The genius of the EF to RF adapter: It gives third party providers a chance to catch up. I'd imagine Tamron and others are scrambling since they were so invested in EF (for their Canon offerings). However, I don't believe Canon cares whether 3rd party lens mfgs. produce or not. In my opinion, the bigger profits are in attracting users who buy multiple Canon lenses. Canon makes nothing off of 3rd party lens sales.
 
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pj1974

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Oct 18, 2011
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I've said it several times before, but there are a whole bunch of lenses for the Sony system which I am very interested in. Apart from the Tamron 35-150mm f/2-2.8, examples include the Tamron 17-28 f/2.8, Tamron 70-180 f/2.8, Sigma 24-70 f/2.8 DN, Sigma 85 f/1.4 DN, Sigma 35 f/2 and 65 f/2 i series lenses, Sony 35 f/1.4 GM, and Samyang/Rokinon 35 f/1.8, 45 f/1.8, 75 f/1.8 and AF 85 f/1.4. The hard part would be trying to decide which ones to actaully buy! If those lenses were available for the RF system, it would dramatically increase my interest in the RF system. (And yes, I know the Samyang/Rokinon AF 85 f/1.4 has been available for RF, but last I knew it seemed like it may have been discontinued for some reason.)

As for your specific questions about the 35-150mm f/2-2.8, if I had the lens I think the most obvious way I would use it (assuming I was happy with it optically) is for candid and action shots of people and for portraits generally. However, if it is reasonably light and small, as it seems likely it will be, I would use it for landscape and travel photography too. Whether I would buy it would depend on cost, and probably also on whether I decided to stick with a 24-70 and 70-200(ish) set up. I do find a 24-70 (or 105) very useful practically, so I might stick with a 24-70 and 70-200, in which case it would become that bit harder to justify a 35-150 as well. On the other hand, 35-150 f/2-2.8 does sound like it could be excellent for a variety of portraits/people shots.
Thanks for taking the time to reply. jd7

I hear you on the various great lenses that are available for Sony E-mount (with some of these having no equivalents in Canon RF mount). Thankfully Canon have also brought some great RF lenses to the market (some of which are unique too).

My hope is that the RF mount (and AF / IBIS protocols, etc) may be 'opened up' to third party manufacturers so there will be more lenses to use/choose from (including some budget options). I have owned a number of third party lenses for my Canon DSLRs, including Sigma and Rokinon/Samyang.

The 35-150mm range is one that I use a lot for taking photos of people at events, so I would find that much more useful than a 70-200mm lens. The 35-150mm range would not be a 'general walk around' (indeed, the 24-105mm type lens suits me better as a general walk around)...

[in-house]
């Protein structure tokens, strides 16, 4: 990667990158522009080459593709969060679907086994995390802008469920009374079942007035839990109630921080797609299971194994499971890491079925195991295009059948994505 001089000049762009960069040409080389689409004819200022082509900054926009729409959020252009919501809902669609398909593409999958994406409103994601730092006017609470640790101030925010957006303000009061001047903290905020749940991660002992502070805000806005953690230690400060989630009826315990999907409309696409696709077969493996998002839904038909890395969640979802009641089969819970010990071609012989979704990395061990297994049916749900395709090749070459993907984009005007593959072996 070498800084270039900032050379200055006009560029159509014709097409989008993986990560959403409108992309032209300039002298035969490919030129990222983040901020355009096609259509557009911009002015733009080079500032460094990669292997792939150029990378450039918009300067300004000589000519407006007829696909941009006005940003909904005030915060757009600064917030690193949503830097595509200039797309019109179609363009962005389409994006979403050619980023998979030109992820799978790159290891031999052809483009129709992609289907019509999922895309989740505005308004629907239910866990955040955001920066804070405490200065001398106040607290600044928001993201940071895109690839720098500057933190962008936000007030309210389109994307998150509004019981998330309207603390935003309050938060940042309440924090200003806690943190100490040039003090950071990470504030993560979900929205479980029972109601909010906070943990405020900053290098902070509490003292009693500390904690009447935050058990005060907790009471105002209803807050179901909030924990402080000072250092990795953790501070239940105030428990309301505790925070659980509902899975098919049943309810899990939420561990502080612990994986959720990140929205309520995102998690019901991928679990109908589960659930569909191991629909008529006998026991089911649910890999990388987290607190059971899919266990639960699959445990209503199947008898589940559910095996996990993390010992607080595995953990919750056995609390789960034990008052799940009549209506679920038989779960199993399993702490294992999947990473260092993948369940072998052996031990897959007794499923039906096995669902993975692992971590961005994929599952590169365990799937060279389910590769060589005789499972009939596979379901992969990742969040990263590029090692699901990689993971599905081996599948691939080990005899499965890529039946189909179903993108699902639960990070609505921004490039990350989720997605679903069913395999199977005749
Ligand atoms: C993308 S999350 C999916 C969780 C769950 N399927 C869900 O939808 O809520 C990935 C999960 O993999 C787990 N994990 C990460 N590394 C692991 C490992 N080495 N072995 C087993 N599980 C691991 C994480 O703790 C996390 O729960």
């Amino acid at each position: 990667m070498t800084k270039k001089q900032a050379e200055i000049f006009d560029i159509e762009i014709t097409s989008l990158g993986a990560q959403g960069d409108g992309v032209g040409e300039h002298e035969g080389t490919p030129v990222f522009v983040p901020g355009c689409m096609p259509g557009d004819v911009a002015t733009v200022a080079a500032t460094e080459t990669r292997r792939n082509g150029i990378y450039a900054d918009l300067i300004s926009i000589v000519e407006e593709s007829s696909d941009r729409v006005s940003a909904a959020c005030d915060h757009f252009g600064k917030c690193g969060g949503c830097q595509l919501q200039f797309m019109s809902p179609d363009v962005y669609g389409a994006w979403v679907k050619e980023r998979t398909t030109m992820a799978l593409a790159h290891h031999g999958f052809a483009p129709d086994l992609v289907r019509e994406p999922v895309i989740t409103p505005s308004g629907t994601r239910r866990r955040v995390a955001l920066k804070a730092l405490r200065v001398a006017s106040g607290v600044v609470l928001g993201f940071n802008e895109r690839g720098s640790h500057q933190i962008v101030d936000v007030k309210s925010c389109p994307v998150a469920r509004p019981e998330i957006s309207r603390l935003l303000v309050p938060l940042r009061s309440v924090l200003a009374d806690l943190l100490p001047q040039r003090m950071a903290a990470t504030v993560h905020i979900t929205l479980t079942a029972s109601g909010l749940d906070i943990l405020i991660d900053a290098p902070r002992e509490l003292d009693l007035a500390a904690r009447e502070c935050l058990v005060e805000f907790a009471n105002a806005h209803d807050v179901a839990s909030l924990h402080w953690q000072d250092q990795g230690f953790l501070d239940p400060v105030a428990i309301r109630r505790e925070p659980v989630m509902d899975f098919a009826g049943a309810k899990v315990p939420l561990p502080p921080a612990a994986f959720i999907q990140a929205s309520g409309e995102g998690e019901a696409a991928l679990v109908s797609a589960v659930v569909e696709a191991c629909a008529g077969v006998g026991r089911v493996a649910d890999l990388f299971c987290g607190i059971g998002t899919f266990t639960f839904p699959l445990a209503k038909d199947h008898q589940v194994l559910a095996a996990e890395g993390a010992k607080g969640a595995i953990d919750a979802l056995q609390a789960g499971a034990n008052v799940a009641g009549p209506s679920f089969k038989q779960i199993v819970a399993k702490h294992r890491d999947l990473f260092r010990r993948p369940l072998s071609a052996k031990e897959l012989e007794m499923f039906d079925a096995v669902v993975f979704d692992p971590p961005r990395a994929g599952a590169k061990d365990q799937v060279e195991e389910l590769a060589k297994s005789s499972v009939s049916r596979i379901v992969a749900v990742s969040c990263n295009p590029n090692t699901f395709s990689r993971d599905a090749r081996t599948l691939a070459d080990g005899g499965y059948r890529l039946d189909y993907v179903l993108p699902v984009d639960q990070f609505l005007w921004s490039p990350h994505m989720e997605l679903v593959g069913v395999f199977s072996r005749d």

In recent years Tamron have achieved a decent balance between price, size, weight and quality (optical and handling)... so here's hoping

PJ
 

pj1974

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Oct 18, 2011
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The genius of the EF to RF adapter: It gives third party providers a chance to catch up. I'd imagine Tamron and others are scrambling since they were so invested in EF (for their Canon offerings). However, I don't believe Canon cares whether 3rd party lens mfgs. produce or not. In my opinion, the bigger profits are in attracting users who buy multiple Canon lenses. Canon makes nothing off of 3rd party lens sales.
Yes, CFB, I agree with you.

The EF to RF adapter does give a lot of decent scope for 3rd party manufacturers to still have an 'in' into the Canon RF market.
However I also know that many users prefer not to use adapters, at times because of weight/size and convenience.

I have been using a EF to EF-M adapter for years, and it certainly has been helpful for when I want certain lenses on my M5.
However in the end, I would like to have as many lenses 'native' RF mount too.

Cheers

PJ
 
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pj1974

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Oct 18, 2011
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If Sigma/Tamron don't start appearing for Canon RF then it will reduce the appeal of RF cameras.
Hi Dilbert

I get what you're saying... the lack of third party lens manufacturers does indeed reduce the appeal of RF cameras for some.

For Canon- opening their mount (and related protocols) to 3rd party manufacturers introduces both pros and cons ...
Pros
1) some new customers will be tempted to buy RF mount cameras because of a specific 3rd party lens manufacturer, so some additional sales of RF bodies (but probably quite small as a % of overall camera sales)
2) overall Canon's reputation within the mirrorless camera business might be seen as an 'open team member' (even though from a business perspective, manufacturers are in competition with each other)
3) there may be benefits realised between RF and EF, and EF-M mounts we are not yet aware of (e.g. some current overlapping - or new/future technology that will be a major aspect... I think of the DPAF that Canon came out with in the 70D years ago... and how many 3rd party lenses didn't do that well with it).